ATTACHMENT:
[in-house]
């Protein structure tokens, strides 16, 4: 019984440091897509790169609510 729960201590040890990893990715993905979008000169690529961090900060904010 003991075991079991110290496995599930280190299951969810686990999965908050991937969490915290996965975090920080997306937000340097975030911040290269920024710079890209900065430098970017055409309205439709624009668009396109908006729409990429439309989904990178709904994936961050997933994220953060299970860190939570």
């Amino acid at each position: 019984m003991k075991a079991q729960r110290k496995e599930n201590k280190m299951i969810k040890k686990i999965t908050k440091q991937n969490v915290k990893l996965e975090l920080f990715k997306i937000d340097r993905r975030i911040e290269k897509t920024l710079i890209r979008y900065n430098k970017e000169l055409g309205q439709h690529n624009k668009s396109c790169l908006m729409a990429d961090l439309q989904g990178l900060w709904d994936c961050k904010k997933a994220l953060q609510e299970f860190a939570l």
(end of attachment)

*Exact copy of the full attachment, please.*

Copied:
[in-house]
């Protein structure tokens, strides 16, 4: 019984440091897509790169609510 729960201590040890990893990715993905979008000169690529961090900060904010 003991075991079991110290496995599930280190299951969810686990999965908050991937969490915290996965975090920080997306937000340097975030911040290269920024710079890209900065430098970017055409309205439709624009668009396109908006729409990429439309989904990178709904994936961050997933994220953060299970860190939570």
């Amino acid at each position: 019984m003991k075991a079991q729960r110290k496995e599930n201590k280190m299951i969810k040890k686990i999965t908050k440091q991937n969490v915290k990893l996965e975090l920080f990715k997306i937000d340097r993905r975030i911040e290269k897509t920024l710079i890209r979008y900065n430098k970017e000169l055409g309205q439709h690529n624009k668009s396109c790169l908006m729409a990429d961090l439309q989904g990178l900060w709904d994936c961050k904010k997933a994220l953060q609510e299970f860190a939570l």